The roster of Hollywood names crowding into China’s theme park scene became a bit more crowded this week when Universal Studios announced that it would be teaming with Chinese state-run developers for a $3.25 billion theme park in Beijing.
Universal Beijing is to be constructed on a 300-acre site in the suburbs of China’s capital, before later expanding over 1,000 acres, according to a statement from Universal at a Beijing launch ceremony.
The move by Universal means that it is joining a field that already includes Shanghai projects by Hollywood rivals Disney and Dreamworks, as well as a chain of domestic theme parks being developed by Dalian Wanda, the property firm belonging to China’s richest man, Wang Jianlin.
Universal Beijing Targetted for 2019
While Universal refused to give a firm launch date for the new development, industry sources indicated that the new theme park will be ready in 2019.
The development will include a Universal CityWalk entertainment complex, involving multiple retail, dining and entertainment facilities, as well as the first-ever Universal-themed resort hotel.
The US entertainment firm will be cooperating in its initial China venture with Beijing Shouhuan Cultural Tourism Investment (BSH Investment), a consortium of four state-owned companies.
Universal said that Steven Spielberg, who directed Jaws, ET, and many other movie classics will help to design the new theme park. Spielberg already has some history with China, having travelled here in 1987 to film World War II era drama “Empire of the Sun.”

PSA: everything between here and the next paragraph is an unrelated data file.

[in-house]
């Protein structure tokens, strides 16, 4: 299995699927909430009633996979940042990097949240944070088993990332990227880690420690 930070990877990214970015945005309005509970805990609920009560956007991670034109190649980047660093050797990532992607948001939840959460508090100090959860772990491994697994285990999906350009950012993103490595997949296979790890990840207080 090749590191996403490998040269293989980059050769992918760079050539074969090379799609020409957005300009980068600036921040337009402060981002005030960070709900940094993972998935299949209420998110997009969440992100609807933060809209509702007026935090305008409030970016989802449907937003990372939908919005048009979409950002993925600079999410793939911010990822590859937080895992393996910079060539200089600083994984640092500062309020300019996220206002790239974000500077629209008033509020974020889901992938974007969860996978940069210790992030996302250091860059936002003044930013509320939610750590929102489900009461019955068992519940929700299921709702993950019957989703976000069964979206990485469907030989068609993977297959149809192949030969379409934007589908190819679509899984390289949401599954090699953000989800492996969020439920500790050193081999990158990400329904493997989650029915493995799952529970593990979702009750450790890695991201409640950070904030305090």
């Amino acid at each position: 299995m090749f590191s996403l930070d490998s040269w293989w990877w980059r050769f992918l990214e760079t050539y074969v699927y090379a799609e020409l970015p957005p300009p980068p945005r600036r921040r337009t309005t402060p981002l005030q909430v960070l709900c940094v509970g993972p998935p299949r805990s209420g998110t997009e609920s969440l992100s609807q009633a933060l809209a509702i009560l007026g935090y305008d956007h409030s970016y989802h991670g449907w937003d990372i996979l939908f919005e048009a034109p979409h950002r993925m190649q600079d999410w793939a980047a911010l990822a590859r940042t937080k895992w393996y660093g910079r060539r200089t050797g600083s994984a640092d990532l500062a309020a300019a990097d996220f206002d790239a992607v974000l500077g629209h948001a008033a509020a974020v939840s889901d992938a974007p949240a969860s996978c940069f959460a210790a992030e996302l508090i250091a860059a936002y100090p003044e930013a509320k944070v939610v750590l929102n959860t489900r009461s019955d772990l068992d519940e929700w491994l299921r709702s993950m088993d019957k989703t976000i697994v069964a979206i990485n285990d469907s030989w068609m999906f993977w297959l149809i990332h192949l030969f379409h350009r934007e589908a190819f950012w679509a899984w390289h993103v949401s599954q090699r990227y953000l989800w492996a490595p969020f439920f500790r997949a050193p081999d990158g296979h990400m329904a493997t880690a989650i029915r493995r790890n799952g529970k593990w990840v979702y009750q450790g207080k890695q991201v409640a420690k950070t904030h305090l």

Theme Parks Becoming Fashionable in China
The decision by Universal to enter the China theme park market follows similar moves by Disney and Dreamworks.
The Shanghai Disney Resort is being built by Walt Disney Parks and Resorts and will be the first Disney park in mainland China. The resort is scheduled to open in December 15, 2015.
US film studio DreamWorks Animation, together with two partners, in March this year celebrated plans for a RMB 15 billion ($2.4 billion) entertainment district in Shanghai that the group says will rival New York’s Broadway.
Not to be outdone by foreign competitors, China’s richest property developer, Wang Jianlin announced in January of this year that his company, Dalian Wanda, intends to transform the cultural tourism industry by building ten cultural theme parks across China, in locations including Qingdao, Hefei, and Xishuangbanna.